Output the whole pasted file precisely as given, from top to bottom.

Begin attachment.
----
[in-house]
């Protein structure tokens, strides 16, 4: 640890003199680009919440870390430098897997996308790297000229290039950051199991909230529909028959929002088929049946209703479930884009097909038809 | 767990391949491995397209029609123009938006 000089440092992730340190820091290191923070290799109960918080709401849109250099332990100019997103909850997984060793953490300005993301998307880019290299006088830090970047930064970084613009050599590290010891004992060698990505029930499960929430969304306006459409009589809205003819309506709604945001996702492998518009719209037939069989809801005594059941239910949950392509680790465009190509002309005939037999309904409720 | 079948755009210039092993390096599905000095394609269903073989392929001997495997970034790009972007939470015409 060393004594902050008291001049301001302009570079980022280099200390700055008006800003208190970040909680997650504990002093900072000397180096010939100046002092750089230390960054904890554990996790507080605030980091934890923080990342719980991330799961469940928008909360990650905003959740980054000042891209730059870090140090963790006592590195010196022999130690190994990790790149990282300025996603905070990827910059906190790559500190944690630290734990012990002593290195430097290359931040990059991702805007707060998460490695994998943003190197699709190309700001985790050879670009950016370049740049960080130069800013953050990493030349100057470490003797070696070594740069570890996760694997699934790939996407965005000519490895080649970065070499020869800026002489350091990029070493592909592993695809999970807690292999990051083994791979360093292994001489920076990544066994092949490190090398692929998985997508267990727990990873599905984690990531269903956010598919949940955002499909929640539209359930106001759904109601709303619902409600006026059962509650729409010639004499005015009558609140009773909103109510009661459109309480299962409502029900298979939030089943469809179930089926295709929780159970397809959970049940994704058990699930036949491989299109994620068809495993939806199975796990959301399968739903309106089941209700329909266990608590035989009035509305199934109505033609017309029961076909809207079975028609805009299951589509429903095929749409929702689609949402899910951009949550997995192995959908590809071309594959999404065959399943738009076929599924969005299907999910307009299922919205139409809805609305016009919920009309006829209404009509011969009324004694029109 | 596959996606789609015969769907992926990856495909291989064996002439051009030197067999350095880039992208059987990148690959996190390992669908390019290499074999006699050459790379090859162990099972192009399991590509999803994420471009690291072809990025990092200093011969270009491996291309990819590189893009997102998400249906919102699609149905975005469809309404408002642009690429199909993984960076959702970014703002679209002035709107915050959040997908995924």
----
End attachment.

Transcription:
[in-house]
């Protein structure tokens, strides 16, 4: 640890003199680009919440870390430098897997996308790297000229290039950051199991909230529909028959929002088929049946209703479930884009097909038809 | 767990391949491995397209029609123009938006 000089440092992730340190820091290191923070290799109960918080709401849109250099332990100019997103909850997984060793953490300005993301998307880019290299006088830090970047930064970084613009050599590290010891004992060698990505029930499960929430969304306006459409009589809205003819309506709604945001996702492998518009719209037939069989809801005594059941239910949950392509680790465009190509002309005939037999309904409720 | 079948755009210039092993390096599905000095394609269903073989392929001997495997970034790009972007939470015409 060393004594902050008291001049301001302009570079980022280099200390700055008006800003208190970040909680997650504990002093900072000397180096010939100046002092750089230390960054904890554990996790507080605030980091934890923080990342719980991330799961469940928008909360990650905003959740980054000042891209730059870090140090963790006592590195010196022999130690190994990790790149990282300025996603905070990827910059906190790559500190944690630290734990012990002593290195430097290359931040990059991702805007707060998460490695994998943003190197699709190309700001985790050879670009950016370049740049960080130069800013953050990493030349100057470490003797070696070594740069570890996760694997699934790939996407965005000519490895080649970065070499020869800026002489350091990029070493592909592993695809999970807690292999990051083994791979360093292994001489920076990544066994092949490190090398692929998985997508267990727990990873599905984690990531269903956010598919949940955002499909929640539209359930106001759904109601709303619902409600006026059962509650729409010639004499005015009558609140009773909103109510009661459109309480299962409502029900298979939030089943469809179930089926295709929780159970397809959970049940994704058990699930036949491989299109994620068809495993939806199975796990959301399968739903309106089941209700329909266990608590035989009035509305199934109505033609017309029961076909809207079975028609805009299951589509429903095929749409929702689609949402899910951009949550997995192995959908590809071309594959999404065959399943738009076929599924969005299907999910307009299922919205139409809805609305016009919920009309006829209404009509011969009324004694029109 | 596959996606789609015969769907992926990856495909291989064996002439051009030197067999350095880039992208059987990148690959996190390992669908390019290499074999006699050459790379090859162990099972192009399991590509999803994420471009690291072809990025990092200093011969270009491996291309990819590189893009997102998400249906919102699609149905975005469809309404408002642009690429199909993984960076959702970014703002679209002035709107915050959040997908995924």